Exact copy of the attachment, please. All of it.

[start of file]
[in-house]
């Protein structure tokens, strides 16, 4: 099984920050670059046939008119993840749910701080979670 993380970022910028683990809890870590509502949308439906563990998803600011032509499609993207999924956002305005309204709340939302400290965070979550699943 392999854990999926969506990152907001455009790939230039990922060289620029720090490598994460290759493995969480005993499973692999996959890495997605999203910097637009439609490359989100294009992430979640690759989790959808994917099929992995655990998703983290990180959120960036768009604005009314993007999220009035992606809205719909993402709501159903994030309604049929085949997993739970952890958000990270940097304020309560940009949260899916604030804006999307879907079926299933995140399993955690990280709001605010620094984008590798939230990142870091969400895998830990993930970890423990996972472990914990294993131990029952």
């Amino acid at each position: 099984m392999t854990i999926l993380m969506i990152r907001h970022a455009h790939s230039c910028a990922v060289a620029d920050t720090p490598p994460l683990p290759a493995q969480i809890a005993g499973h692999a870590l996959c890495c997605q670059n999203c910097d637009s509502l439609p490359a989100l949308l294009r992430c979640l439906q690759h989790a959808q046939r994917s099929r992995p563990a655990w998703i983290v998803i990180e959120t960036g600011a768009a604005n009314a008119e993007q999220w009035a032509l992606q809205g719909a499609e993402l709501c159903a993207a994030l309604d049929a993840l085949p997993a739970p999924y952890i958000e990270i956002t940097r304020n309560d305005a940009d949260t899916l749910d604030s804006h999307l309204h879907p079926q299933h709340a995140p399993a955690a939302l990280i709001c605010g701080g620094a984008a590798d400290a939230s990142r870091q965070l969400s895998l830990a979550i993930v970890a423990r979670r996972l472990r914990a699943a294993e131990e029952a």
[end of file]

[in-house]
């Protein structure tokens, strides 16, 4: 099984920050670059046939008119993840749910701080979670 993380970022910028683990809890870590509502949308439906563990998803600011032509499609993207999924956002305005309204709340939302400290965070979550699943 392999854990999926969506990152907001455009790939230039990922060289620029720090490598994460290759493995969480005993499973692999996959890495997605999203910097637009439609490359989100294009992430979640690759989790959808994917099929992995655990998703983290990180959120960036768009604005009314993007999220009035992606809205719909993402709501159903994030309604049929085949997993739970952890958000990270940097304020309560940009949260899916604030804006999307879907079926299933995140399993955690990280709001605010620094984008590798939230990142870091969400895998830990993930970890423990996972472990914990294993131990029952």
């Amino acid at each position: 099984m392999t854990i999926l993380m969506i990152r907001h970022a455009h790939s230039c910028a990922v060289a620029d920050t720090p490598p994460l683990p290759a493995q969480i809890a005993g499973h692999a870590l996959c890495c997605q670059n999203c910097d637009s509502l439609p490359a989100l949308l294009r992430c979640l439906q690759h989790a959808q046939r994917s099929r992995p563990a655990w998703i983290v998803i990180e959120t960036g600011a768009a604005n009314a008119e993007q999220w009035a032509l992606q809205g719909a499609e993402l709501c159903a993207a994030l309604d049929a993840l085949p997993a739970p999924y952890i958000e990270i956002t940097r304020n309560d305005a940009d949260t899916l749910d604030s804006h999307l309204h879907p079926q299933h709340a995140p399993a955690a939302l990280i709001c605010g701080g620094a984008a590798d400290a939230s990142r870091q965070l969400s895998l830990a979550i993930v970890a423990r979670r996972l472990r914990a699943a294993e131990e029952a």